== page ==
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Saudi Journal of Kidney Diseases and Transplantation
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Year : 2008  |  Volume : 19  |  Issue : 2  |  Page : 268-273
5-year Mortality in Hemodialysis Patients: A Single Center Study in Tripoli

Alshat Hemodialysis Center, Tripoli, Libya

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To investigate the 5-year mortality of patients undergoing maintenance hemo­dialysis (HD) at Al-Shat center Tripoli, we reviewed during June 2007 the records of all the HD patients initiated on HD from Jun 2000 and Jan 2002.There were 124 patients in the study, 77 males (63.6%) and 47 (36.4%) females, with a mean age of 49 ± 14 years. Diabetic nephropathy (DN) was the underlying kidney disease in 34 (27.4%) patients. After 5 years; 3 patients were transferred to other centers, 18 (14.9%) patients underwent kidney transplan­tation. Out of the 103 patients who continued on hemodialysis, 53 (51.4%) expired during the 5-year follow-up. Mortality was associated with older age (p< 0.001 and odd ratio (OR) of 4.2 for age > 50 years) and DN (p< 0.002 and OR of 3.9). Mortality rate in diabetics was 74.1% and significantly associated with male sex (p< 0.0067 and OR of 2.4), older age (p< 0.004), presence of hypertension (p< 0.003 and OR of 3.9), type 1 diabetes (OR 1.6), and elevated mean body weight (p< 0.046). Mortality was also relatively higher in black patients (OR of 2.0) and smokers (OR of 1.39). In conclusion, the overall 5- year mortality for dialysis patients was elevated and higher in the diabetics.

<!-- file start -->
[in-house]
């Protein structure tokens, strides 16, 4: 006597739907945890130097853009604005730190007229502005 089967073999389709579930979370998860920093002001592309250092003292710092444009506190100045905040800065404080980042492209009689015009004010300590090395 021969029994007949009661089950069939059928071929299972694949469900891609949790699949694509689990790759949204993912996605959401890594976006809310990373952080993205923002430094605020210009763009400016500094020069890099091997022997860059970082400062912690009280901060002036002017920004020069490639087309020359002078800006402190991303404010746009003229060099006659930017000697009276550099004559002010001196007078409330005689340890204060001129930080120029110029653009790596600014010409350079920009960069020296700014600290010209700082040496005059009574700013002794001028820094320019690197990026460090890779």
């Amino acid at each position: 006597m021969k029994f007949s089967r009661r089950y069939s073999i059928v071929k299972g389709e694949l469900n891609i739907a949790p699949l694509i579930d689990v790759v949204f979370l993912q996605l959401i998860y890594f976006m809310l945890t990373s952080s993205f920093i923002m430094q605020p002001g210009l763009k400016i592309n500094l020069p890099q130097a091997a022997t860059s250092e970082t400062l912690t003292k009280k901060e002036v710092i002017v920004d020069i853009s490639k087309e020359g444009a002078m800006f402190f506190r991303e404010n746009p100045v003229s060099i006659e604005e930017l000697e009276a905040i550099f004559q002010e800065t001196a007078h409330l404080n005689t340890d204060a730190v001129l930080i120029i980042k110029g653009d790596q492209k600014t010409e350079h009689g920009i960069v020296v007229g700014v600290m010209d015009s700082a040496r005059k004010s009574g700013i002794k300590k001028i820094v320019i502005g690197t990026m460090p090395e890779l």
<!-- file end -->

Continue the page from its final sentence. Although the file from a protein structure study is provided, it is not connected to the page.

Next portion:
Keywords: 5-year Mortality, Hemodialysis, Tripoli

How to cite this article:
Buargub MA. 5-year Mortality in Hemodialysis Patients: A Single Center Study in Tripoli. Saudi J Kidney Dis Transpl 2008;19:268-73

How to cite this URL:
Buargub MA. 5-year Mortality in Hemodialysis Patients: A Single Center Study in Tripoli. Saudi J Kidney Dis Transpl [serial online] 2008 [cited 2022 Jul 1];19:268-73. Available from: https://www.sjkdt.org/text.asp?2008/19/2/268/39044

   Introduction Top

The dialysis population is increasing world­wide with prevalence 215 patients per million population on dialysis. [1] Dialysis is a costly service, and despite the continuous improve­ments of dialysis technology and pharma­cological treatment, mortality rates for dia­lysis patients are still high. [2],[3] Mortality and morbidity of hemodialysis patients are influenced, among other factors, by their demographic profile and the underlying pathologic process. [4]